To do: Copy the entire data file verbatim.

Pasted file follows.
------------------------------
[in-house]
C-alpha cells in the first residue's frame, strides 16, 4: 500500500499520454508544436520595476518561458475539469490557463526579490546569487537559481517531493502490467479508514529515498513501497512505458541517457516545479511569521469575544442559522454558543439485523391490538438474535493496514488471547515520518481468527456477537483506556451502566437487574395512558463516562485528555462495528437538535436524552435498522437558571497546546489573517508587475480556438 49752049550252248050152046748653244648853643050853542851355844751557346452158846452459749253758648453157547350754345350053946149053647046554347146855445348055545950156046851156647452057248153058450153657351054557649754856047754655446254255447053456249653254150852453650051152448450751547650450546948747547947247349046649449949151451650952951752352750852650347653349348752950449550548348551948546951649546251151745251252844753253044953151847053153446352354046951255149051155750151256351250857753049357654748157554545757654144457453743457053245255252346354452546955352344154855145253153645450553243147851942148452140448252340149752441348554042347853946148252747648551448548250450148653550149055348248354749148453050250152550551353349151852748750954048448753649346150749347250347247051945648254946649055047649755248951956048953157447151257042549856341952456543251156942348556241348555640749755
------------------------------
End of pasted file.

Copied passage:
[in-house]
C-alpha cells in the first residue's frame, strides 16, 4: 500500500499520454508544436520595476518561458475539469490557463526579490546569487537559481517531493502490467479508514529515498513501497512505458541517457516545479511569521469575544442559522454558543439485523391490538438474535493496514488471547515520518481468527456477537483506556451502566437487574395512558463516562485528555462495528437538535436524552435498522437558571497546546489573517508587475480556438 49752049550252248050152046748653244648853643050853542851355844751557346452158846452459749253758648453157547350754345350053946149053647046554347146855445348055545950156046851156647452057248153058450153657351054557649754856047754655446254255447053456249653254150852453650051152448450751547650450546948747547947247349046649449949151451650952951752352750852650347653349348752950449550548348551948546951649546251151745251252844753253044953151847053153446352354046951255149051155750151256351250857753049357654748157554545757654144457453743457053245255252346354452546955352344154855145253153645450553243147851942148452140448252340149752441348554042347853946148252747648551448548250450148653550149055348248354749148453050250152550551353349151852748750954048448753649346150749347250347247051945648254946649055047649755248951956048953157447151257042549856341952456543251156942348556241348555640749755